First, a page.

Bell’s career at Virginia Tech appears to be over. After a long, hard week, and
in-depth conversations with running backs coach Billy Hite, Bell won’t suit up
for the Hokies this weekend, and he has to decide if he wants to continue to
play football on two bad knees. It looks like we’re very close to the end of a
too-short career for a phenomenal football player and person whose life was
drastically altered one day in his junior year in high school.
By now, you all know the story. At Jack Britt High School in Fayetteville,
NC, George Bell was a physical phenom who had speed and power. At the age of 14,
he had the body of a 19 or 20 year old, and when he played middle school
football, he had to carry his birth certificate with him to convince football
officials that he was young enough to play.
As a 195-pound freshman in high school, he ran for 1,100 yards behind a very
young and very bad offensive line, against the toughest competition in North
Carolina. His sophomore year was cut short by a wrist injury, but as his junior
year dawned, he was already a fixture on the recruiting scene and a budding
Then came a knee injury early in his junior year that derailed his career. On
a freak play similar to Bo Jackson’s career-ending injury, Bell tore completely
through his ACL and LCL, pulled his meniscus away from the bone, and partially
tore his MCL. That’s pretty much his whole knee, destroyed.
Fast-forward to now, Bell’s redshirt sophomore year at Virginia Tech, and it
appears that the knee can’t take anymore. Despite four years of hard rehab, four
years of sweating and working and hoping against all hope, George Bell might be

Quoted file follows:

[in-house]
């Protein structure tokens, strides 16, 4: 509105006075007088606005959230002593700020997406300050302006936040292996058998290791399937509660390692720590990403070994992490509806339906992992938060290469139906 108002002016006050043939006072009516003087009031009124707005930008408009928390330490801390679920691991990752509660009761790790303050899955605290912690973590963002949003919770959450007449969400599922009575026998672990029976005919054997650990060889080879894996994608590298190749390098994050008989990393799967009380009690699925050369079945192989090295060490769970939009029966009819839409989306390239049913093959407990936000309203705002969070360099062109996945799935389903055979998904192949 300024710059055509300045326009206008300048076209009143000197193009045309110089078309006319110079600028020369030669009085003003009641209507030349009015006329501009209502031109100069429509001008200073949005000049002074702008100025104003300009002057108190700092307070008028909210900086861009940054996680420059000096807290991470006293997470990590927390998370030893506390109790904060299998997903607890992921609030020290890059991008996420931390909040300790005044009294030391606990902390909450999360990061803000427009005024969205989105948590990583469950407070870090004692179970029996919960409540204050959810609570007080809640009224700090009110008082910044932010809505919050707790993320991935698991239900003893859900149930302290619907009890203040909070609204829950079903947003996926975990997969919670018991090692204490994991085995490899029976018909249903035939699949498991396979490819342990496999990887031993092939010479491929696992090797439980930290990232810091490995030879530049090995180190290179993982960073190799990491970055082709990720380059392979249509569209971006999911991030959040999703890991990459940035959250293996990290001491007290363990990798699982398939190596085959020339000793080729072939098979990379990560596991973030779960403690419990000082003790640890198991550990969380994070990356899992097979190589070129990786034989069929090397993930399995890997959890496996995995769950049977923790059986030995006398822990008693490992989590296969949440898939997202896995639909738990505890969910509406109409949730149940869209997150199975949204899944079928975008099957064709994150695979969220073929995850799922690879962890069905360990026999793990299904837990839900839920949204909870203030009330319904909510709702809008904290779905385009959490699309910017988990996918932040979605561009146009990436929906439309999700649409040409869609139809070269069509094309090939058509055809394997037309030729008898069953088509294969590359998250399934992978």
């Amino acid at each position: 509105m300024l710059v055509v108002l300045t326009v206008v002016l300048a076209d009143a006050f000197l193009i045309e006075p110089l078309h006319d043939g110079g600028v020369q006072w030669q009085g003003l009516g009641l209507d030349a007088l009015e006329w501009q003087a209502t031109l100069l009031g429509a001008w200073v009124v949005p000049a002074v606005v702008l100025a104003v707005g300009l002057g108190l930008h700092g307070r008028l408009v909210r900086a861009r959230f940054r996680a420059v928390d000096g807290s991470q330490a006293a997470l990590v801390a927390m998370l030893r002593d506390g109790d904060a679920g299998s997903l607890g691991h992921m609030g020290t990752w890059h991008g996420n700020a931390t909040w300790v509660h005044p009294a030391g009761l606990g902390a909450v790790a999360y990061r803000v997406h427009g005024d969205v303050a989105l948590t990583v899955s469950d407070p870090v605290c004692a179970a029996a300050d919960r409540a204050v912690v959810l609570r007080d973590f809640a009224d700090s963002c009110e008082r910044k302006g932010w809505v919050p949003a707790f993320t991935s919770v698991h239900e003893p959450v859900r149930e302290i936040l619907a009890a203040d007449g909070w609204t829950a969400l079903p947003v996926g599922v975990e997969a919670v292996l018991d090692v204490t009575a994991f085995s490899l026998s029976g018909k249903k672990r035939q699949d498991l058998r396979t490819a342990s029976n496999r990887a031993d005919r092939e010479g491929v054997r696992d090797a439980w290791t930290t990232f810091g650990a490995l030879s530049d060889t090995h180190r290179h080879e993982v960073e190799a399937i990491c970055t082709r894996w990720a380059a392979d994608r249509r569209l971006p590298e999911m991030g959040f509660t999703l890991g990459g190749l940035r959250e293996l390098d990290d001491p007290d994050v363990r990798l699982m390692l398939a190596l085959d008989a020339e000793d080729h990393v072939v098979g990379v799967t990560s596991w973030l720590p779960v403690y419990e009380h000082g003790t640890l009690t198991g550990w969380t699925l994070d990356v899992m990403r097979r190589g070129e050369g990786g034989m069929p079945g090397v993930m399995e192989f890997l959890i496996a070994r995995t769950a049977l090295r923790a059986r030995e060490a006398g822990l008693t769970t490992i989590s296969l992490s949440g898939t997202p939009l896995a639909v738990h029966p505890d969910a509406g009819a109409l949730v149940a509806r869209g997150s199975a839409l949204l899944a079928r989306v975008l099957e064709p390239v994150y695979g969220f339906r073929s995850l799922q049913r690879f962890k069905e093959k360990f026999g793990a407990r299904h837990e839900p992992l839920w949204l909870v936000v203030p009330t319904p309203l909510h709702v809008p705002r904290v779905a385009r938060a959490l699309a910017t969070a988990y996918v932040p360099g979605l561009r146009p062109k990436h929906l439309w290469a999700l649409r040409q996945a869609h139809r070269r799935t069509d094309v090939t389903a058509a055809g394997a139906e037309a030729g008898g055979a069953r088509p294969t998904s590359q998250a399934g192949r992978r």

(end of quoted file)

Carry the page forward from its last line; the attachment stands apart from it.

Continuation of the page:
at the end of the road. He appeared to be struggling, and then this post
appeared on the TSL football board last night:
Subject: For what it’s worth, I stopped by practice about 30 minutes
Posted by: BAHokie on Thu Sep 14 2006 5:54:47 PM
Message: Maybe I’m reading too much into this, but in between
practice periods, George Bell went up to Coach Hite and talked for 3-4
minutes. After that Coach Hite shook his hand, patted him on the back, and
Bell walked off the practice field. Again, maybe I’m looking too far into
this, but considering his situation, it came across my mind that he might be
considering leaving the VT football program…
In an emotional Beamerball.com update later that night, Billy Hite said that
Bell’s knees are bothering him — both of them, the rehabbed one and the
“good” one — that he can barely straighten one of them out, and that
he can’t run with speed and power anymore. Hite talked with sadness about how he
had to meet with Bell this week and tell him that Virginia Tech had to “go
in another direction.” Redshirt Kenny Lewis has been moved up from the
scout team and will dress for this game, while Bell will sit out.
In what must have been an agonizing decision for Hite, it appears that
Virginia Tech will move on. There’s very little chance Bell will stay with the
Hokies, because Hite’s statements on Beamerball.com were pretty definitive. He
advised Bell, who has no shot at an NFL career due to his bad knee, to give up
football and get his degree.
We always knew it might come to this. George Bell has always been defined by
that knee, a knee that we knew might not stand up to the pounding of major
college football, and which might require him to simply stop one day, put the
pads and helmet down, and walk away.